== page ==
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Balancing Change and Stability: A Guide to Family Transitions After Trauma

White parents with their Latino adult son in rain gear in the stands at a soccer game

The Dual Nature of Change in Healing Trauma

Change is often a double-edged sword, particularly for children and adults who have experienced trauma. On one hand, change can be a catalyst for healing, providing new opportunities and environments that foster growth and stability. On the other hand, change can be a source of immense fear and anxiety, especially for those with a history of trauma, where the unknown can trigger past memories of instability and danger. I am living this duality right now.

Our Personal Story: Navigating a Dream and a Dilemma

As a family dedicated to healing, education, and support through Trauma Drama University, we've faced our own challenges and triumphs. Recently, we stumbled upon a dream house, the kind we always envisioned for our next chapter in life. It seemed like the perfect place to downsize and find peace. However, this new beginning also brought a complex dilemma: our adult son, who is healing from reactive attachment disorder (RAD) due to early neglect by his foster mom, now faces the daunting choice of moving with us or starting his own independent life. My timeline and his timeline are not currently coinciding, and I'm feeling immense mom-guilt.

Understanding Reactive Attachment Disorder and the Fear of Change

Reactive attachment disorder is a severe condition often resulting from early childhood trauma, particularly from inconsistent or neglectful caregiving. Children with RAD struggle to form healthy attachments, and as they grow into adulthood, they often continue to face challenges in trusting others and adapting to new environments. I know this, and yet I have to remind myself constantly.

Dr. Bruce Perry, a renowned expert in childhood trauma, emphasizes that consistency and predictability are crucial for individuals with a trauma background. Any change, even positive ones, can feel threatening because it disrupts the safety net of familiarity. For our son, the prospect of moving means leaving behind the known and facing the uncertainties of a new setting. I'm excited, and yet, worried about how he'll get through this.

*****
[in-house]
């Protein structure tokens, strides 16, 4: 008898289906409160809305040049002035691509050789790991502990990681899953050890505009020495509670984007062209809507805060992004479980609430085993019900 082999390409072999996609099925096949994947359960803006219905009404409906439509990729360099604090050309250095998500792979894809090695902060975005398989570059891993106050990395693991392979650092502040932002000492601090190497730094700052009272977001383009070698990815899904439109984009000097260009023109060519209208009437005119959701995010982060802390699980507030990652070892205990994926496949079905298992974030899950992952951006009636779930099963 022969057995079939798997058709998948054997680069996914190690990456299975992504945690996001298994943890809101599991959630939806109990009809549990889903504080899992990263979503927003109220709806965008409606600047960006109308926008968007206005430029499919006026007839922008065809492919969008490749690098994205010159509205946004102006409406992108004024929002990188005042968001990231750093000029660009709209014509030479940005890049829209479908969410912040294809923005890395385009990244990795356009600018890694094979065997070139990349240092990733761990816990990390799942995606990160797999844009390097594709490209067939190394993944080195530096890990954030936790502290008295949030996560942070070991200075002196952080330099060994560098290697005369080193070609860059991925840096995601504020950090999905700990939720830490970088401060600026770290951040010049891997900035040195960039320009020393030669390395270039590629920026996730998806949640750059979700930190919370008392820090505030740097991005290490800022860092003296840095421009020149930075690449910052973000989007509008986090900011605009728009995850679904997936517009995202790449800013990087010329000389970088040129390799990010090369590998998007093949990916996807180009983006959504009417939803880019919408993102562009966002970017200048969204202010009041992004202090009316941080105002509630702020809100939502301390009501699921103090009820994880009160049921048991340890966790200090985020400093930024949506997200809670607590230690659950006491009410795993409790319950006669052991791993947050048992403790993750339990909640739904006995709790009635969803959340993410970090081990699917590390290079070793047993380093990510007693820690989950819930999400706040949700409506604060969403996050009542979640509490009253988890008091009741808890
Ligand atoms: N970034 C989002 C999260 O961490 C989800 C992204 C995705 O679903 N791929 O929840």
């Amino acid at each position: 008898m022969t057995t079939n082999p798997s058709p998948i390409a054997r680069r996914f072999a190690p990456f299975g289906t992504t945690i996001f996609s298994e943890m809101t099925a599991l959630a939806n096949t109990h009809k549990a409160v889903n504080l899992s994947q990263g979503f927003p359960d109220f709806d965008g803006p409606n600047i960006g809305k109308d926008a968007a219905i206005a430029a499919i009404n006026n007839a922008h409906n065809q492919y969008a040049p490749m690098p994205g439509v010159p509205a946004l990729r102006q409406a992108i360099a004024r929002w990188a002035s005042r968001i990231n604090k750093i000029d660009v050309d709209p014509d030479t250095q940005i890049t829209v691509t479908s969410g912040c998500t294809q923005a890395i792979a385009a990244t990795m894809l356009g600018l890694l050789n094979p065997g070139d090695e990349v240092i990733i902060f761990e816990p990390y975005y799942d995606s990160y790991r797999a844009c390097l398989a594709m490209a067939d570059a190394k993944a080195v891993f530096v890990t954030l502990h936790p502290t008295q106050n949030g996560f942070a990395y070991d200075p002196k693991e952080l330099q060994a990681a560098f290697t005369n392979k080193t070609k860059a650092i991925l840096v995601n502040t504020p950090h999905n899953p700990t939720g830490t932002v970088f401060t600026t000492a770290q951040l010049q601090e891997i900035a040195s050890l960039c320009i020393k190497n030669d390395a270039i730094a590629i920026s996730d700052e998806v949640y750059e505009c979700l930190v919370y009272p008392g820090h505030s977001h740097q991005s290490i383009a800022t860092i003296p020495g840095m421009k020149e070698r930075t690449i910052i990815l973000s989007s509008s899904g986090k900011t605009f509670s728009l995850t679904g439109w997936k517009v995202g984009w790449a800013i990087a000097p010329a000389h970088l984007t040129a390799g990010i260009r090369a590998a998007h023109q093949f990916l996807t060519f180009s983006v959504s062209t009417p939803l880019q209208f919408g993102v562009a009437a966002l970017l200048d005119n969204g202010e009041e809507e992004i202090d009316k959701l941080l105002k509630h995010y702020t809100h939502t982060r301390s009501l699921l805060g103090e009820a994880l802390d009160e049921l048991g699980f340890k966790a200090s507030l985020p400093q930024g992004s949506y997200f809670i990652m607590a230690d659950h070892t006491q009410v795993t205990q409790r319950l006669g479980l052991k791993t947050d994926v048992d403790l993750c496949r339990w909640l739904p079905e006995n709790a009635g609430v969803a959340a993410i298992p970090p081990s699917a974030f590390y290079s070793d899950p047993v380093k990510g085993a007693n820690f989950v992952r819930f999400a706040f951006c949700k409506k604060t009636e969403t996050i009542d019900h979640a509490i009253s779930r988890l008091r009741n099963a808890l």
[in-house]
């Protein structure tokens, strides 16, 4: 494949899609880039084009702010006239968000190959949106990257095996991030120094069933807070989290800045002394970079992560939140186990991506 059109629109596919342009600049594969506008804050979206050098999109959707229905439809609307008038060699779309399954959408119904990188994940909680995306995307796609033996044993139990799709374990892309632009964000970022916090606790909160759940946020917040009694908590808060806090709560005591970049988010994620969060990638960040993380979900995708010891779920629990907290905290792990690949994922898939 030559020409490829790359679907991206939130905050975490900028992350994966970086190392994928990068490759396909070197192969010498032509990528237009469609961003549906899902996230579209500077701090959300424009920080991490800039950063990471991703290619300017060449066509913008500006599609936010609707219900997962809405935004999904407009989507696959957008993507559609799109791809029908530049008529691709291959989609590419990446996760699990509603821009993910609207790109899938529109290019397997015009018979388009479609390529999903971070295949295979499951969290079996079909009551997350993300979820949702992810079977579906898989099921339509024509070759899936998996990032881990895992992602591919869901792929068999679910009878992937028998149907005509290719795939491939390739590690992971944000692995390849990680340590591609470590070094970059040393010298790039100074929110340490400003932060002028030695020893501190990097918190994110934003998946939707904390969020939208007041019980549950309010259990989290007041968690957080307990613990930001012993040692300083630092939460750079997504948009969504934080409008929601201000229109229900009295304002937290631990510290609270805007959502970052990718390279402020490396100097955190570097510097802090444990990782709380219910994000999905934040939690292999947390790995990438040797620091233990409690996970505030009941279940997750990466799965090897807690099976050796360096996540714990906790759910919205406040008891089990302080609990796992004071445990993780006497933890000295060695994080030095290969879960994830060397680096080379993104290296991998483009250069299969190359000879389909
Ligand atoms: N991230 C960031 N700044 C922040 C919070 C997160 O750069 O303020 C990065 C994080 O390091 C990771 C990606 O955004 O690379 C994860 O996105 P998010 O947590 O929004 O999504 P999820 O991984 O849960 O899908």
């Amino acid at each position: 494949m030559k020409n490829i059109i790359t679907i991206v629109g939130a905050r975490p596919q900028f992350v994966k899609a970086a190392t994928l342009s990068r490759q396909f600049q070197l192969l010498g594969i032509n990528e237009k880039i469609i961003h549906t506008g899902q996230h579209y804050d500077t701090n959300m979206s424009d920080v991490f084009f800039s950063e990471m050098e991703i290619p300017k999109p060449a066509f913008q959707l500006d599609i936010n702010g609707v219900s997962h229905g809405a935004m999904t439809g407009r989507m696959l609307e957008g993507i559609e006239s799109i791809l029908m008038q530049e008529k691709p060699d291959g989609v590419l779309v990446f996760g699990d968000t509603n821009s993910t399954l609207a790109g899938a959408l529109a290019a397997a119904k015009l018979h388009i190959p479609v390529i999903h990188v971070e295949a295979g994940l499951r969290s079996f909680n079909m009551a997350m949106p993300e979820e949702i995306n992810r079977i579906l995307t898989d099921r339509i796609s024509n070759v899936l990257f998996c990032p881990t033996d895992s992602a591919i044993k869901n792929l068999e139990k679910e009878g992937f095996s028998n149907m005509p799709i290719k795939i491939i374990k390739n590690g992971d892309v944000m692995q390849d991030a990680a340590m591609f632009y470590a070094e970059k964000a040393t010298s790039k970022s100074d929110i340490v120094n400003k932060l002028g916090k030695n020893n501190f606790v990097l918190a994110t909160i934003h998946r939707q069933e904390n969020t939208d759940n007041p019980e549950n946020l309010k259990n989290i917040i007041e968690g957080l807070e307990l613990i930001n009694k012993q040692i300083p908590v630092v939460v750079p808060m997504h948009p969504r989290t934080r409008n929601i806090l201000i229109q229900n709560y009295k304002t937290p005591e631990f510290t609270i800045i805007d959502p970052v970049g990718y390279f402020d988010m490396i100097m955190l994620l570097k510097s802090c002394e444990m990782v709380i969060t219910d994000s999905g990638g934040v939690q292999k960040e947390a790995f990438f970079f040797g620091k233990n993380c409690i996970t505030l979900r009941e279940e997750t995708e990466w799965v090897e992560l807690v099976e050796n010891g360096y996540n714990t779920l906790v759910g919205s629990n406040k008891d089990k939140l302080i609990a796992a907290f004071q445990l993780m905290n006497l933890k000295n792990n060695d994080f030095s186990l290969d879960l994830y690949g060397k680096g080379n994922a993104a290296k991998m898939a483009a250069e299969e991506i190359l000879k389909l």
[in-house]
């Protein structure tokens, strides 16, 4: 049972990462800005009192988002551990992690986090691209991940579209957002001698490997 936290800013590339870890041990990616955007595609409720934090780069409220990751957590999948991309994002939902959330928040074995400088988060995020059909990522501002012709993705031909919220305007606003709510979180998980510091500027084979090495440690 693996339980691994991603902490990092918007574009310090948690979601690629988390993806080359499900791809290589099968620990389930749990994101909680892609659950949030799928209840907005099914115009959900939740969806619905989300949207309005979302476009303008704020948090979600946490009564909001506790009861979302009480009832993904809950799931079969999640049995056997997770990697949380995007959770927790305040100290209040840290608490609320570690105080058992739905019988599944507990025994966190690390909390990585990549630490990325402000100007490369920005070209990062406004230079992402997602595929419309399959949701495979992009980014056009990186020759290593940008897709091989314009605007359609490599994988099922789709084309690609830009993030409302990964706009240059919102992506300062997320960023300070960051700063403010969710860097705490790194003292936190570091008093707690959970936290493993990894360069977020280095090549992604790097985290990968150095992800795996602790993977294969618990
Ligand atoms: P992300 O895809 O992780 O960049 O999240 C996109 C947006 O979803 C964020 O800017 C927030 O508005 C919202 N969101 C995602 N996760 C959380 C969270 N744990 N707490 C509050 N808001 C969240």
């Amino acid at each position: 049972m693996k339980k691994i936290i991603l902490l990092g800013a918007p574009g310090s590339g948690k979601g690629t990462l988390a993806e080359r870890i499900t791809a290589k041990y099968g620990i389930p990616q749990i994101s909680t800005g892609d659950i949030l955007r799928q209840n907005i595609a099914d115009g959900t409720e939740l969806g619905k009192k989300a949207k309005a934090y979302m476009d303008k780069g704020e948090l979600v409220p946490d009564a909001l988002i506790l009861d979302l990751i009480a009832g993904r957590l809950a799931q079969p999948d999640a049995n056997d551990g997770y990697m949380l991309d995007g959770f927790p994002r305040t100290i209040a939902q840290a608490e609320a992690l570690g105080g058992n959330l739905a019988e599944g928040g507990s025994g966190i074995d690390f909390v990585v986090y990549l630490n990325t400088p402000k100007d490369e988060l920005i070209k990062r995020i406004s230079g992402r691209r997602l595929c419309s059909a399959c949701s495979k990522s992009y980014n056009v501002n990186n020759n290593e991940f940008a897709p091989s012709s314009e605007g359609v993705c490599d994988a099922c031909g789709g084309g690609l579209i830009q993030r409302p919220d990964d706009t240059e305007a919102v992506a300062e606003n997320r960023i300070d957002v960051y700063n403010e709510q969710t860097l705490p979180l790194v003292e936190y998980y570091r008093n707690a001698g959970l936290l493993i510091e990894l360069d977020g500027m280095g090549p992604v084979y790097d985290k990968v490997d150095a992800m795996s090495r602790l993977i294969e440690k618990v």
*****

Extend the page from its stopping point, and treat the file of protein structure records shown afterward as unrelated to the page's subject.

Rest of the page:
Expert Advice on Navigating FAMILY TRANSITIONS with a Traumatized Child:

  1. Communication is Key: Dr. Perry advises open and honest communication. Discuss the potential move with your child or young adult well in advance, addressing their fears and concerns. Involve them in the decision-making process as much as possible to give them a sense of control.

  2. Gradual Transition: If possible, introduce changes gradually. Visit the new house together several times before the actual move. Allow them to explore the area and become familiar with the new environment at their own pace.

  3. Maintain Routines: Consistency in daily routines provides a sense of stability. Try to keep key elements of their routine the same, even in a new setting. This could include maintaining similar meal times, rituals, and other daily activities.

  4. Provide Reassurance: Continuously reassure your young person of their importance and security within the family. Make it clear that your support and love are unwavering, regardless of the change in surroundings.

  5. Seek Professional Support: Consider involving a therapist who specializes in trauma and attachment disorders. They can offer tailored strategies and support for both your child and the family as a whole.

Practical Steps for Parents

  • Create a Safe Space: Ensure that your new home has a designated area where your kid feels safe and in control. This could be their bedroom, a corner of the living room, or any space they can personalize.

  • Empower with Choices: Give your young person some control over the move. Let them choose how to set up their new room, what items to take, and what new activities they might want to explore in the new area.

  • Stay Connected: If your child decides to start out on their own, establish a plan for regular check-ins and visits. Ensure they know they are always welcome and that your home is a safe haven whenever they need it.

Moving Forward Together

Our journey with our son through the lens of trauma has taught us that while change can be frightening, it also holds the potential for profound healing. By approaching this transition with empathy, patience, and support, we hope to help him find stability and confidence, whether he decides to join us in our dream house or carve out his own path. I hope he knows how much we love him.

Families who have successfully navigated such transitions emphasize the importance of maintaining open lines of communication and being patient with the process. Healing is not linear, but with love and support, it is always possible.

For those facing similar challenges, remember: you are not alone. Resources and support are available, and with time and effort, you and your young adult can find peace and stability together in this new phase of life.


Need more support? Contact us and let us know what you need... we are striving to improve our services every day so that we can provide you with the best support we can. Shoot an email to Professor Gina:


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